Expectancy knows that regardless of the probability, there is a high level of payout that outweighs the losses.

The successful trader realizes that a system of small probability can be very successful if the average trade has a very high payout for wins versus little loss if the trade doesn’t work out. The best strategy would have a high probability AND a high expectancy.

For example, if one flips a coin a few hundred times and receives $300 each time the coin shows ‘heads’ and loses $100 each time the coin shows ‘tails’, the normal distribution of approximately 50% would earn the coin flipper a high expected return. The coin flipper would have high expected return with anything better than a 25% heads versus tails distribution.

An example of a high probability, high expectancy swing trader strategy is derived from an article in Seeking Alpha, December 23, 2016, “The 10 Best Dividend Aristocrats for 2017 And Beyond”. The piece refers to 10 stocks from a wide range of industries which have increased their dividends for at least 25 consecutive years. “Market Watch” reported on September 9, 2016, that Dividend Aristocrats stocks almost doubled the returns of the S&P stocks in 2016. Many other studies of dividend aristocrats show similar results over much longer time periods.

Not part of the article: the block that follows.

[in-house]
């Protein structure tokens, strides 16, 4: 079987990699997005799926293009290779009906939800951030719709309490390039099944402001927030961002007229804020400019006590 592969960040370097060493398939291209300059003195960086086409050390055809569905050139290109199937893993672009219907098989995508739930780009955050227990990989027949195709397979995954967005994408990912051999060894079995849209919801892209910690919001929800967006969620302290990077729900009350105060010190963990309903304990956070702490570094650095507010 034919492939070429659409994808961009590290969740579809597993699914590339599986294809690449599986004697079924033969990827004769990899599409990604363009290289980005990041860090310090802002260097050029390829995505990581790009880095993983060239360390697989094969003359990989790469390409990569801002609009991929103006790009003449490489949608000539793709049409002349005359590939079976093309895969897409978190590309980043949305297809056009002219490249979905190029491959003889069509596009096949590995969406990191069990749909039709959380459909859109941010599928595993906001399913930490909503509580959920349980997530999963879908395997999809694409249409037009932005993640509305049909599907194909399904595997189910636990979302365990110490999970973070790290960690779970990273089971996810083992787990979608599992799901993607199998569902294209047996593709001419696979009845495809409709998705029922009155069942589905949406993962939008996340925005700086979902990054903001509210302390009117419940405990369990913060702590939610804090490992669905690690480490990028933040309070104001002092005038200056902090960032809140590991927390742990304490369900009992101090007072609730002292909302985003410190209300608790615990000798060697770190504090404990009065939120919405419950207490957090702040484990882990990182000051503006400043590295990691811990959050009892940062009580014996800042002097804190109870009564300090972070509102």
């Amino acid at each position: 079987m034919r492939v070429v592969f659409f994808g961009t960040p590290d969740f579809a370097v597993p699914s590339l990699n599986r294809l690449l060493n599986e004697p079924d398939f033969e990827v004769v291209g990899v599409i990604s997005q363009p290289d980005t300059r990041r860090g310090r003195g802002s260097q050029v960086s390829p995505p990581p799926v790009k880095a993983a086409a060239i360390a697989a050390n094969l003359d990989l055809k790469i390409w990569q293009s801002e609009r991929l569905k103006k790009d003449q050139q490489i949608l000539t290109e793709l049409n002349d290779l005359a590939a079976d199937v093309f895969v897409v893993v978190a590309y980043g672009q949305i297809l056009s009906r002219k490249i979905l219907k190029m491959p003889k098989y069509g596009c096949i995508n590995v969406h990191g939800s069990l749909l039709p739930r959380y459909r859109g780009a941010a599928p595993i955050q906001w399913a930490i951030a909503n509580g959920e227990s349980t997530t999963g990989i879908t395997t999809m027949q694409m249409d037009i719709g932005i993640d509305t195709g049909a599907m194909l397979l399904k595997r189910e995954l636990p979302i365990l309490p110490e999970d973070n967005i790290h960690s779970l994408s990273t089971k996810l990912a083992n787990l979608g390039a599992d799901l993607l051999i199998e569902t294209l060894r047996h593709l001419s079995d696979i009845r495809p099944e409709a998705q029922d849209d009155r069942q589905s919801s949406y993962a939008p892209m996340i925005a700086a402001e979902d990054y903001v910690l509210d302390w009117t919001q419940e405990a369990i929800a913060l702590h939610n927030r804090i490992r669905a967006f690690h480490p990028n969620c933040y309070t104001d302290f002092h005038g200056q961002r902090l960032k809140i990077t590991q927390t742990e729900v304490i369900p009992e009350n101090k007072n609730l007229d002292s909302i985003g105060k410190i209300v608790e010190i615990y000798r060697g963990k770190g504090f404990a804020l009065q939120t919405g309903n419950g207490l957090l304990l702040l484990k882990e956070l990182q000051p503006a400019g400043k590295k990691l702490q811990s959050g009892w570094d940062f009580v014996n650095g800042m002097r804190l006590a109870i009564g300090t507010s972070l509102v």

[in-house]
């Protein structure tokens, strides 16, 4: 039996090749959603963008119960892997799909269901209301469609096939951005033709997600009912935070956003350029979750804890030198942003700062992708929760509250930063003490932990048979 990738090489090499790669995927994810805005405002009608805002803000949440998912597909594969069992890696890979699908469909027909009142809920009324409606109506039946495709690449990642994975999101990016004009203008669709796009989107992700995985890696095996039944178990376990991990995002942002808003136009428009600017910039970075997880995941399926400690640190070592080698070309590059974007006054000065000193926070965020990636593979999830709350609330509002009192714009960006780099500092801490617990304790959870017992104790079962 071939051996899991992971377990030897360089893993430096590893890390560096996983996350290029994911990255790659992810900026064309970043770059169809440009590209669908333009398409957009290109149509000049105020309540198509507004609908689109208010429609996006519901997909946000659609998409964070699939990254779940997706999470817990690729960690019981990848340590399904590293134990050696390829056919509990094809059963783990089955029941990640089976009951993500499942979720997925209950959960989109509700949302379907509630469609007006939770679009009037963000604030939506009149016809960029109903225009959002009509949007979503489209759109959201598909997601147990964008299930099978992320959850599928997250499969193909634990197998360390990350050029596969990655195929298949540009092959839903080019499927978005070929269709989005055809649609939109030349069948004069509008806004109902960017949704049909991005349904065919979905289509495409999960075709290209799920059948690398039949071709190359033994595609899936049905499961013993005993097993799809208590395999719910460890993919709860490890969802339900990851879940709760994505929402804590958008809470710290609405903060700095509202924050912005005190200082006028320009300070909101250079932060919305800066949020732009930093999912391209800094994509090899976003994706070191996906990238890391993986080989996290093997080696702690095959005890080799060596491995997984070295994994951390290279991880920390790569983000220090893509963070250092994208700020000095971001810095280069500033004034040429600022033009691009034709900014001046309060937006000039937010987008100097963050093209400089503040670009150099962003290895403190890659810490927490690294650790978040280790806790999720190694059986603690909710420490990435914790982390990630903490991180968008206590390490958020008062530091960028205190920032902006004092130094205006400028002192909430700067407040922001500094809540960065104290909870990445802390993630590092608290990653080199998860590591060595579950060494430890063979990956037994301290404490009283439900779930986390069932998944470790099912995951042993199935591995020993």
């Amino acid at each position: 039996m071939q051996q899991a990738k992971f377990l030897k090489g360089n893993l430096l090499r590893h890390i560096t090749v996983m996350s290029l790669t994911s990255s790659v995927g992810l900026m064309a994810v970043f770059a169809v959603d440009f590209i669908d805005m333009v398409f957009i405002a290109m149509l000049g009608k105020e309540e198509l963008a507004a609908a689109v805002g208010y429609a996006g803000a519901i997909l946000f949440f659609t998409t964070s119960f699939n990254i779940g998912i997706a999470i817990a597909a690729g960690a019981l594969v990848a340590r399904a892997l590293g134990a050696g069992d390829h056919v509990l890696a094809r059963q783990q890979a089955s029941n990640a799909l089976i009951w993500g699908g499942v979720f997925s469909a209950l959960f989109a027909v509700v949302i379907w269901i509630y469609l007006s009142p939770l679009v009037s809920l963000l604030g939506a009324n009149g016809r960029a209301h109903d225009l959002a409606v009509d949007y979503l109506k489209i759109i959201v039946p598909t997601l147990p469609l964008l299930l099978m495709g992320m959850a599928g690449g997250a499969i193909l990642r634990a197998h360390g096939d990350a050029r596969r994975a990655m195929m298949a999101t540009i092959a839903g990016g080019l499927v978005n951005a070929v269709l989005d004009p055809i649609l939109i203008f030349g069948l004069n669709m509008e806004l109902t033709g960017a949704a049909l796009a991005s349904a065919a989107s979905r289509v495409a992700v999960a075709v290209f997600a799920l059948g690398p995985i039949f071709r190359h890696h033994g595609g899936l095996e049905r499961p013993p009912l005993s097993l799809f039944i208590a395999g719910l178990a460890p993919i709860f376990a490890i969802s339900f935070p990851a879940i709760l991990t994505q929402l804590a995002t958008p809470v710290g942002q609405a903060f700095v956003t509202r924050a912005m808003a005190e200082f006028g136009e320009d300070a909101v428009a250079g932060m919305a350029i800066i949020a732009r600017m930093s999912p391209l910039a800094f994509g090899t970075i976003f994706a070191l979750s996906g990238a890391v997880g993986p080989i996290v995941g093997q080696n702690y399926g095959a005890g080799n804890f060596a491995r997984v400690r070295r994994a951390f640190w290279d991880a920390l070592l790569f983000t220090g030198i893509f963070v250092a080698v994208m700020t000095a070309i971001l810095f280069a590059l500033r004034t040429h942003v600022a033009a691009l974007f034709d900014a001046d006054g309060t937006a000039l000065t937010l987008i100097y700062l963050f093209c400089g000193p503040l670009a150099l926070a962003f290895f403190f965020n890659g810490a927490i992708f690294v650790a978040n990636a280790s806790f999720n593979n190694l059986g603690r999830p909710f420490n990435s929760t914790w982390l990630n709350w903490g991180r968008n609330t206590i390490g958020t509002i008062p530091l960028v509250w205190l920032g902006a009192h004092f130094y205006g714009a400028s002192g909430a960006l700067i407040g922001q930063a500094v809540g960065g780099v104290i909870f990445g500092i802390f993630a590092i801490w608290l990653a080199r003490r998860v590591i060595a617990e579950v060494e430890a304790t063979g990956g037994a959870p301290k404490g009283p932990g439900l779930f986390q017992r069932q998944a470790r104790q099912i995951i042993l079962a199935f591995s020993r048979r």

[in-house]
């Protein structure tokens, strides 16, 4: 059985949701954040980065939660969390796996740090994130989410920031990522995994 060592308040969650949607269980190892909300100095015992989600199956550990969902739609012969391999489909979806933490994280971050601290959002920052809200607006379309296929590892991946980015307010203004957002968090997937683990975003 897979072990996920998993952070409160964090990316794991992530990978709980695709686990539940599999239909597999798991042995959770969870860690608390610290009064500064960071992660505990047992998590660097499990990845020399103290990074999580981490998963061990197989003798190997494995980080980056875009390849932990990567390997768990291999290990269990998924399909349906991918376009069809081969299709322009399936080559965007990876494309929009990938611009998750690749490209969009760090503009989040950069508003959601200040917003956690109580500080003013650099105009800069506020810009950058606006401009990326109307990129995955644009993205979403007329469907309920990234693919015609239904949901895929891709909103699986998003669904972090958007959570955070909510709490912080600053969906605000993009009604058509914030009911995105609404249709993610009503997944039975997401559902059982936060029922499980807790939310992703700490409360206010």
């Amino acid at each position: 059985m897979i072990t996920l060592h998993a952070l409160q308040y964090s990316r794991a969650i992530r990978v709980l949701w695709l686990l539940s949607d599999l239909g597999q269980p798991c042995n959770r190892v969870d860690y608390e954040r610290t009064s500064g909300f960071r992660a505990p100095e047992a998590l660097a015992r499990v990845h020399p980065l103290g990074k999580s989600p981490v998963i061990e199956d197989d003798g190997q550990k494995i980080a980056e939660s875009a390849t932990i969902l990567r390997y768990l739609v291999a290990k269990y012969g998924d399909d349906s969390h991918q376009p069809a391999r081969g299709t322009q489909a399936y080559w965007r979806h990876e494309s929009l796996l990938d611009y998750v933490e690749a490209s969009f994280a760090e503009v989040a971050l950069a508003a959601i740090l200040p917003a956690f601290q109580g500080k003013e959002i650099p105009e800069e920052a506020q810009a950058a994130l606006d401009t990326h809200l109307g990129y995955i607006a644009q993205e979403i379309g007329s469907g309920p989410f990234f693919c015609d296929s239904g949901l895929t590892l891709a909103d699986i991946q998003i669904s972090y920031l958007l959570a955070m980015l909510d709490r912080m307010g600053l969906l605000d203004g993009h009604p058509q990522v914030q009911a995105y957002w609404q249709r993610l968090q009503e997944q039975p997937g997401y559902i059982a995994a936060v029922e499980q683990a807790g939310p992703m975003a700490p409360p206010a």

Below are the 10 Dividend Aristocrats mentioned in the Seeking Alpha article. Once again, the relative momentum is color coded to represent the issues that are also color coded.

It is expected that performance will be better if one were to chose only the issues that are exhibiting only positive(above the zero line, purple) momentum.

Higher probability with a higher expected outcome.

VFC=VFC Corp, ABT=Abbott Labs, JNJ=Johnson & Johnson, CAH=Cardinal Health, ABBV=AbbVie.

 

GWW=Grainger , MDT=Metronic, WMT=Walmart, BDX=Becton Dickinson, HRL=Hormel Foods.

 

Color coding on bottom chart refers to the color coding of the securities. Yellow=Yellow, etc.

Prices as of the close May 29, 2019

 

Putting It Together

For the past ten years or so I have been putting out a blog on my websites: swingtrader.com, relativevalue.com, and perfectstormtradingstrategy.com.

During that time I have proposed looking at the investing/trading world through a different lens, focusing on relative strength combined with absolute momentum.

Since I started my blogs, I noticed others promoting similar strategies.

A book was written a year ago highlighting some of my thoughts and a global advisory established counseling many of the worlds largest money managers, using many of the tools that I had developed.

Most studies of actively managed funds tell us that only four percent of money managers can outperform, on a risk adjusted basis, the Dow or the S&P 500 averages over a ten year period.

I believe that most, if not all of the poor performance is a result of two factors.

One) The inability of the manager to sell positions that are in decline because of the requirements that the manager has to be fully invested. That is, there is no viable alternative, so the manager stays invested, even in losing positions.

Two) The behavioral problem in admitting that you are wrong. The reason for the initial purchase is no longer valid. Not that you were wrong then, but you are wrong now. It has happened to all of us.

My strategy/system remedies both of these problems.

If you are an investor in equities, commodities, foreign exchange, long term, short term, or day trader, if interested in adding significant value to your investing/and or trading portfolio, please contact me at:

rfeit@msn.com